Based on the data alone, it is difficult to determine which inspection process better represents the pavement structure and condition. As shown in Section 4, CS analyzed and compared available data both within a state and across states in an effort to categorize the information and recommend options to FHWA regarding performance measures to support corridor-wide decision-making.

3.4 ICAT Integration

There were two key steps to preparing data for integration into the database for the Integrated Corridor Analysis Tool (ICAT). First, common data structures were defined for bridge and pavement information. Second, CS ensured that sufficient data elements existed to match bridge and pavement records to the existing ICAT network.

For both bridge and pavement data, CS defined data structures in the ICAT repository. For bridges, CS extended the existing NBI record structure with columns that hold other measures such as Health Index (overall and by bridge component). For pavement, CS defined a custom data structure that is a superset of the elements received from Virginia, Maryland, and Delaware.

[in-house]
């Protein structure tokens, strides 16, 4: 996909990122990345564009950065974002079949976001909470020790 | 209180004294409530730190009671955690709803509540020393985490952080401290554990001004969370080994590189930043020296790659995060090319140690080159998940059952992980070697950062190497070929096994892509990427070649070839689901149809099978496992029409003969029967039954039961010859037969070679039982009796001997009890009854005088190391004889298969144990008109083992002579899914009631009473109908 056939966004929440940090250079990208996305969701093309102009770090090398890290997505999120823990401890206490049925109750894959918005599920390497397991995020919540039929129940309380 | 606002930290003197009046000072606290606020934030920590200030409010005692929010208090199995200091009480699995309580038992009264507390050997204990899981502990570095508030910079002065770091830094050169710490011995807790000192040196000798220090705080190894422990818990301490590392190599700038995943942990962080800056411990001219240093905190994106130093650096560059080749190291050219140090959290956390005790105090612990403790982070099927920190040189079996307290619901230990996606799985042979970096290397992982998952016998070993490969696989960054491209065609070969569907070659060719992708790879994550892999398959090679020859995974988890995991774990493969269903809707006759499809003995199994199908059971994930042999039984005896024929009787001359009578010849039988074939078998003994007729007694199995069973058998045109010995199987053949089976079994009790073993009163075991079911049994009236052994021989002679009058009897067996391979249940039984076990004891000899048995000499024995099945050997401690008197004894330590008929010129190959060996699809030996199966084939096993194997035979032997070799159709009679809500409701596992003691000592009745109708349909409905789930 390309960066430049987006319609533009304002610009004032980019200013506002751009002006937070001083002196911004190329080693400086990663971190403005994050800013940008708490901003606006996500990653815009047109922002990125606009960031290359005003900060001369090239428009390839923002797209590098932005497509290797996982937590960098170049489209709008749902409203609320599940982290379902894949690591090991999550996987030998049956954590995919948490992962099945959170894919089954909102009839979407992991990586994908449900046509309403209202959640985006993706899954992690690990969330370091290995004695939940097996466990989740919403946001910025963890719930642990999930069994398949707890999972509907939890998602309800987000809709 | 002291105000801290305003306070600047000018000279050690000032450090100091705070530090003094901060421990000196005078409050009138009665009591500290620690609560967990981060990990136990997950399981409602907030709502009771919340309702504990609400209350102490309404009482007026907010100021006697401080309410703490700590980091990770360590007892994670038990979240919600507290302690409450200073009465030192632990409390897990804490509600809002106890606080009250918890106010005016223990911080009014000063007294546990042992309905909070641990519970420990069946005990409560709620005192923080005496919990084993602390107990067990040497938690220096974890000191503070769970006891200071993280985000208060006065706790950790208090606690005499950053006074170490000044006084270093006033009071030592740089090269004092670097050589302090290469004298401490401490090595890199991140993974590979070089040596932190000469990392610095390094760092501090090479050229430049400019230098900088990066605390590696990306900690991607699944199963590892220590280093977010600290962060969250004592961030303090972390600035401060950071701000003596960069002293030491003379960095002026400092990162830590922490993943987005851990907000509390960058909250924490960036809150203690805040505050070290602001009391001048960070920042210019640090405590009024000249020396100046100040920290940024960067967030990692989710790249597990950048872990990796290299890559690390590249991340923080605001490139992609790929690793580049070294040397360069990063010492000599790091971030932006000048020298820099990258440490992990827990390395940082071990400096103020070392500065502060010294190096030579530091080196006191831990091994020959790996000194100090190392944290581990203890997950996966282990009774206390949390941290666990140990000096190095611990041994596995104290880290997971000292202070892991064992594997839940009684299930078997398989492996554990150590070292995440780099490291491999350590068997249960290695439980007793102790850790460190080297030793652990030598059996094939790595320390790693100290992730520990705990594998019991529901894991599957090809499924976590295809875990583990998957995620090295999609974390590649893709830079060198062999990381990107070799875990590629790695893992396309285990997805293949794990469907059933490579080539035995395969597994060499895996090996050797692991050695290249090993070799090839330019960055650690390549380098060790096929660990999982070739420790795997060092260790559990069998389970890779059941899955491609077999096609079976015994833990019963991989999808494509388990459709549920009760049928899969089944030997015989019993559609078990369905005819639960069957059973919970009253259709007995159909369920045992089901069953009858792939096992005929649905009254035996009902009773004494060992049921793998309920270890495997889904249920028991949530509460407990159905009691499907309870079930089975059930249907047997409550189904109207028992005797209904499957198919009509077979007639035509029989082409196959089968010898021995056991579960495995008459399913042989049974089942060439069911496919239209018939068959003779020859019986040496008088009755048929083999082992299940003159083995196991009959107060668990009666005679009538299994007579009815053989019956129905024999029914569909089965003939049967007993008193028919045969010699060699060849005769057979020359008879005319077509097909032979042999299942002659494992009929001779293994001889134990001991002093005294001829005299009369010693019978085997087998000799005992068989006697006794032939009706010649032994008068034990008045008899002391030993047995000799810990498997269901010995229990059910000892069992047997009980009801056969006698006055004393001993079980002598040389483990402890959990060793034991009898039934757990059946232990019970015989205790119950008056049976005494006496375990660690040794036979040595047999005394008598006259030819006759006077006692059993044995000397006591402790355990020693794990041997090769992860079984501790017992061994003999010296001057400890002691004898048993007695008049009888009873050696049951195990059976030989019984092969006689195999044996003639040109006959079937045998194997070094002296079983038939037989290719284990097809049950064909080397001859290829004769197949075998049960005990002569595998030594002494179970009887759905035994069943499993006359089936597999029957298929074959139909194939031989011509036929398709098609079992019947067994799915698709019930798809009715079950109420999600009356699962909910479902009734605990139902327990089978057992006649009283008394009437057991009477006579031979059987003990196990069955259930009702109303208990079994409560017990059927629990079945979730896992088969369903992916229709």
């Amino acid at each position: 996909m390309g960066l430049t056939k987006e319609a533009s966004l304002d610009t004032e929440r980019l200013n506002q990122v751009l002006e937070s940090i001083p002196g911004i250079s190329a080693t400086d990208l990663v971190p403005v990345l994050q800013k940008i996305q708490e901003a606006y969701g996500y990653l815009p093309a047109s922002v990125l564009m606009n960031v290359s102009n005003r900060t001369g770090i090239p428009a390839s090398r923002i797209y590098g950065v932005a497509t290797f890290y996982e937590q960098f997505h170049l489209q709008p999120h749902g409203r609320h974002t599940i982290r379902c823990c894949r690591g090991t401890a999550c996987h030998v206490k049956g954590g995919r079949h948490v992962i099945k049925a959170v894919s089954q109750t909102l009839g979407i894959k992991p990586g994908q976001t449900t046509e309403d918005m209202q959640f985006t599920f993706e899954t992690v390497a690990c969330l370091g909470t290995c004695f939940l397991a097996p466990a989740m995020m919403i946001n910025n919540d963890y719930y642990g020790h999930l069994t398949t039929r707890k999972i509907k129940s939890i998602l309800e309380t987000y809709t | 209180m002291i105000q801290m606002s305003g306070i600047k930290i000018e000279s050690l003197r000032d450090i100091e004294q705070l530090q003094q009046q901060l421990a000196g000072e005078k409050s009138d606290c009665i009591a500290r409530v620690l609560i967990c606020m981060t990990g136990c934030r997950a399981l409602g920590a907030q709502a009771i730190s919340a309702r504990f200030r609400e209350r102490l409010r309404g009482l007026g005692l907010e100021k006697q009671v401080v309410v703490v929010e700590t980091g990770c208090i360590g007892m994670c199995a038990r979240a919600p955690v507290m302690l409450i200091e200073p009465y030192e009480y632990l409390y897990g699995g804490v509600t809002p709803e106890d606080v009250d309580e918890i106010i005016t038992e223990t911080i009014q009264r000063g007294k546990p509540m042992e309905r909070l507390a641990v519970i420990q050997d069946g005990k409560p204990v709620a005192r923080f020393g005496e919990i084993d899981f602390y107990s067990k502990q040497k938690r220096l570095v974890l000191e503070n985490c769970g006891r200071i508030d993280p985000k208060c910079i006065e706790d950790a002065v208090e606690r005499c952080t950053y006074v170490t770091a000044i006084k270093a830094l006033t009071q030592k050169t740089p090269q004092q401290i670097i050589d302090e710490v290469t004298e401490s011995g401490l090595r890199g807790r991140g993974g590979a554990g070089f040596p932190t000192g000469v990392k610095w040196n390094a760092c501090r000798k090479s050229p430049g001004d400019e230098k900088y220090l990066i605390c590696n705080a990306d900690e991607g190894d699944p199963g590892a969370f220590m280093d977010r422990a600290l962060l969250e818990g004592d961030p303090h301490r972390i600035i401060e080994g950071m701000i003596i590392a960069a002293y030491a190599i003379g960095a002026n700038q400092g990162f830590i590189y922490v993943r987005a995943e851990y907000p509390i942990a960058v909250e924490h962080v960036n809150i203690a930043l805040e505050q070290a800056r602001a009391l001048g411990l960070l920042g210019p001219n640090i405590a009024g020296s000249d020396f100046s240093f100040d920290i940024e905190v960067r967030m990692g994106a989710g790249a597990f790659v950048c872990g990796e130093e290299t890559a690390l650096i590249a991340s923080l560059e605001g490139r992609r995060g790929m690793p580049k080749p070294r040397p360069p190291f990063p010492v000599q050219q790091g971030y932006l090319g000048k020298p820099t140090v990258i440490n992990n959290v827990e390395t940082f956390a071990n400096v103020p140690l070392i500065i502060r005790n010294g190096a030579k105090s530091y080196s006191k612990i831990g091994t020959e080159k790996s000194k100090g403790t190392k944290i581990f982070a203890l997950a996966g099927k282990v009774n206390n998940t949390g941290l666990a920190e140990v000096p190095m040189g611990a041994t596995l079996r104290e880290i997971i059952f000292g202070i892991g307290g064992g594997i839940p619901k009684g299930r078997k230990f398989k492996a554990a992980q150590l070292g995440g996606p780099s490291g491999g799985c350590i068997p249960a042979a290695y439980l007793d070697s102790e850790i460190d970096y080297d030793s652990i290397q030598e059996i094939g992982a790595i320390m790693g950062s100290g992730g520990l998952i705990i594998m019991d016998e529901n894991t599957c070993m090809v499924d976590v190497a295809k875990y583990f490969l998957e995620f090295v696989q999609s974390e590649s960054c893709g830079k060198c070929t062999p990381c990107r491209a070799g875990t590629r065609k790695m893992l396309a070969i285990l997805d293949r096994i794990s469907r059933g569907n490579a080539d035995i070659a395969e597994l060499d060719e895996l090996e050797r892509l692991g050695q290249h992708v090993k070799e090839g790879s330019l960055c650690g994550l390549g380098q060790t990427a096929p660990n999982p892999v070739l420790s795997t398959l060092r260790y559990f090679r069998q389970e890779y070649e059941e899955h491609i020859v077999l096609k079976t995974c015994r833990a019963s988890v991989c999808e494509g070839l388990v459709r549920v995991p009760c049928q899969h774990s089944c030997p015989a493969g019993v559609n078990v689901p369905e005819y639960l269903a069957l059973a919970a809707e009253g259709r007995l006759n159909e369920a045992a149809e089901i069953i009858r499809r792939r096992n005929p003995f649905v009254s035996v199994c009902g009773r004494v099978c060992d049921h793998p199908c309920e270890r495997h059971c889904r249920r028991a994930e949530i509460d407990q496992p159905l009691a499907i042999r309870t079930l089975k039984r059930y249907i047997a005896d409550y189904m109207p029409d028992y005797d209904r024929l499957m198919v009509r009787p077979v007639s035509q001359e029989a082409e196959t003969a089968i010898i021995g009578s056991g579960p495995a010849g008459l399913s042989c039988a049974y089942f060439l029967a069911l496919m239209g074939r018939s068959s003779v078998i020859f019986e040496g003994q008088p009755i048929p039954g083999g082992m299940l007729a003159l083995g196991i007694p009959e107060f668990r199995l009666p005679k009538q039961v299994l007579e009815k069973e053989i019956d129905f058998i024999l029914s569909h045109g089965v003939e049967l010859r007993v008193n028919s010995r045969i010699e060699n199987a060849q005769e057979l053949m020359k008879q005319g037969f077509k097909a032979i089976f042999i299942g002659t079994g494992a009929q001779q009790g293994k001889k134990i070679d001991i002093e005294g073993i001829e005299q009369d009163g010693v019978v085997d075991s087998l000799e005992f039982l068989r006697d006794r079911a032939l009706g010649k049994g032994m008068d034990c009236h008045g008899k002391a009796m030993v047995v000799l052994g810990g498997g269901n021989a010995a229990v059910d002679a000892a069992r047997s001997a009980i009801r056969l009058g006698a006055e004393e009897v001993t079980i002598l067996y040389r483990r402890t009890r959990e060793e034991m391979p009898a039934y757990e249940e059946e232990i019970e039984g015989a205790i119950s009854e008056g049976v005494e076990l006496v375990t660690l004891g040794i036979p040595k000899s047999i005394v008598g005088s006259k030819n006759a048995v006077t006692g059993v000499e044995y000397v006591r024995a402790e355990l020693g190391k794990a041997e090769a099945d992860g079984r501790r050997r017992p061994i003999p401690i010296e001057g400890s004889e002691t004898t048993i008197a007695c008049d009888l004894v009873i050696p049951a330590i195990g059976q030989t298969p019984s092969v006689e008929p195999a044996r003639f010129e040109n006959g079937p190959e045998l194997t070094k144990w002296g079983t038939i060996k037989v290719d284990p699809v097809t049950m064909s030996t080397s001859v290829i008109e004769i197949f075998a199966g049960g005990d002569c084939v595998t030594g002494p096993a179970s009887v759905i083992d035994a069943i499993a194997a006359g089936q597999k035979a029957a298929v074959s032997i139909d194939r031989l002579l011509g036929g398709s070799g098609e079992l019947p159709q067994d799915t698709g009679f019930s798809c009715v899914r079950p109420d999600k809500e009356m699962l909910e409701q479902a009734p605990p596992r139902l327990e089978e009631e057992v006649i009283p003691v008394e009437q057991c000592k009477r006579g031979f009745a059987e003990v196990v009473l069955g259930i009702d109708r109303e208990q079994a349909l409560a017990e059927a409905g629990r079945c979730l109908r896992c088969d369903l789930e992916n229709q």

Both the bridge and the pavement data in ICAT were updated to include com-puted metrics defined in Task 3. These metrics were placed in columns added to the bridge and pavement tables described above. CS reviewed both the measures and the metrics and selected a subset of them to display within the ICAT web interface (WebCAT). Refer to Section 5 for additional information on this interface and how it can be used to display bridge and pavement performance measures.

CS reviewed the bridge and pavement data and confirmed that sufficient information existed to place these structures on the ICAT road network. For bridges, a combination of NBI Item 5 - Inventory Route, Item 11 - Kilometer Point, Item 16 - Latitude, and Item 17 - Longitude were used to “snap” the bridge to the closest point on the identified route.